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Parade entertains in North Aurora

Published: Sunday, June 1, 2014 5:33 p.m. CDT • Updated: Monday, June 2, 2014 7:53 a.m. CDT

North Aurora Community Parade

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Organized by the North Aurora Mothers Club, the North Aurora Community Parade began at 3 p.m. Sunday at Clock Tower Plaza on the corner of Randall Road and Oak Street and proceeded east on Oak Street, ending at North Aurora Island Park on the riverfront.
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Dairy Queen T-Ball was among several youth sports groups that participated in the North Aurora Community Parade Sunday. (Ashley Sloboda - asloboda@shawmedia.com)

NORTH AURORA – At Walnut Drive and Oak Street, brothers Toby and Matthias Wright had a prime parade-watching spot Sunday.

The boys – 2 and 5, respectively – were just blocks from where the North Aurora Community Parade stepped off, making them among the first spectators to get a shot at the candy parade participants had ready to toss to the crowds.

As the fifth annual event neared its end, the boys had amassed a pile of Twizzlers, Tootsie Rolls, Smarties and, among other sweets, Dum Dums that lay next to their mother, Alissa Wright.

"I think we're going to share it with our cousins," the North Aurora woman said.

This was the first year Wright brought her sons to the parade – an event they worried they would miss because of grocery shopping earlier that day, she said.

"They're so excited," Wright said.

Organized by the North Aurora Mothers Club, the parade stepped off at 3 p.m. at Clock Tower Plaza on the corner of Randall Road and Oak Street and proceeded east on Oak Street before ending at North Aurora Island Park on the riverfront.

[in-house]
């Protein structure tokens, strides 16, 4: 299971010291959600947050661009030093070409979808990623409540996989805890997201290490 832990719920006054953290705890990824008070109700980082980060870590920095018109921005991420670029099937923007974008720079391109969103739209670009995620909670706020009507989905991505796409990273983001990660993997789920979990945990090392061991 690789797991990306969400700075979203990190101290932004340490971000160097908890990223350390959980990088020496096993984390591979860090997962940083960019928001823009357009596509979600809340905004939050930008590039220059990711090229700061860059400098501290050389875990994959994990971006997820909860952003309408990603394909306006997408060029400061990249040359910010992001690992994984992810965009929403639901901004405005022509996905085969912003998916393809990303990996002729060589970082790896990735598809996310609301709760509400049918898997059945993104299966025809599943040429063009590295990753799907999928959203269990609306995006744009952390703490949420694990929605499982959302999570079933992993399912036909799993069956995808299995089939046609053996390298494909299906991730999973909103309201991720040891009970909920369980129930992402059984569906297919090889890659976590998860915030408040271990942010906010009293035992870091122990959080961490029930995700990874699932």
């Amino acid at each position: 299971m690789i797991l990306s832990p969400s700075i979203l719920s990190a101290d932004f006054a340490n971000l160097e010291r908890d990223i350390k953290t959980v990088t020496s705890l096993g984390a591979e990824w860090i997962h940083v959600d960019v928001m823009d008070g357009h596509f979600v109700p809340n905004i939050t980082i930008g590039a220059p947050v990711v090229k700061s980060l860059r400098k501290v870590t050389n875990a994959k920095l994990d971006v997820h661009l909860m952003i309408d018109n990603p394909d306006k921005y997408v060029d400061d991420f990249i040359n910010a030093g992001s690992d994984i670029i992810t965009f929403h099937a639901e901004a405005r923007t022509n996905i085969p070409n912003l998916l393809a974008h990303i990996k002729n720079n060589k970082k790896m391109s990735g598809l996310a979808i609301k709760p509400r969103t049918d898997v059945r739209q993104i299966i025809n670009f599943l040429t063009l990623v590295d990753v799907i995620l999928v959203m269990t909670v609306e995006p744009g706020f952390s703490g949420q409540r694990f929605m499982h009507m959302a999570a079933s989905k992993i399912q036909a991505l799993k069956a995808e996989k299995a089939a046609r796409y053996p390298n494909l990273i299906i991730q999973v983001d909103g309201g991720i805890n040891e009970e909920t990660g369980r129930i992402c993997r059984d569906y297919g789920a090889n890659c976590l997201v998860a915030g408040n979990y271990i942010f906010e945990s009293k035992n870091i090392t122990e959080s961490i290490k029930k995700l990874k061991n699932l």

More than 40 units were scheduled to participate, including such new entries as "Star Wars" characters and the Jesse White Tumbling Team.

Onlookers near Oak Street and Juniper Drive urged the tumbling team to stop and were rewarded with a brief demonstration.

Nearby, Megan Liden, 10, manned a table outside her home facing Oak Street, selling cold water, pop and snow cones. She had been selling refreshments earlier in the week when someone suggested she try her luck with the parade, she said.

But most people seemed rooted to the patch of grass they chose to watch the parade from. Many created their own shade with umbrellas while others – like Valerie Sabatino – ducked under trees.

Sabatino, who was with Parker, 3, and dog, Josie, said the parade offered something to do on a Sunday afternoon within walking distance of their home.

Parker loves all the trucks, she said, and Josie howls at all the loud noises.

"Free entertainment," she said, "got to love it."

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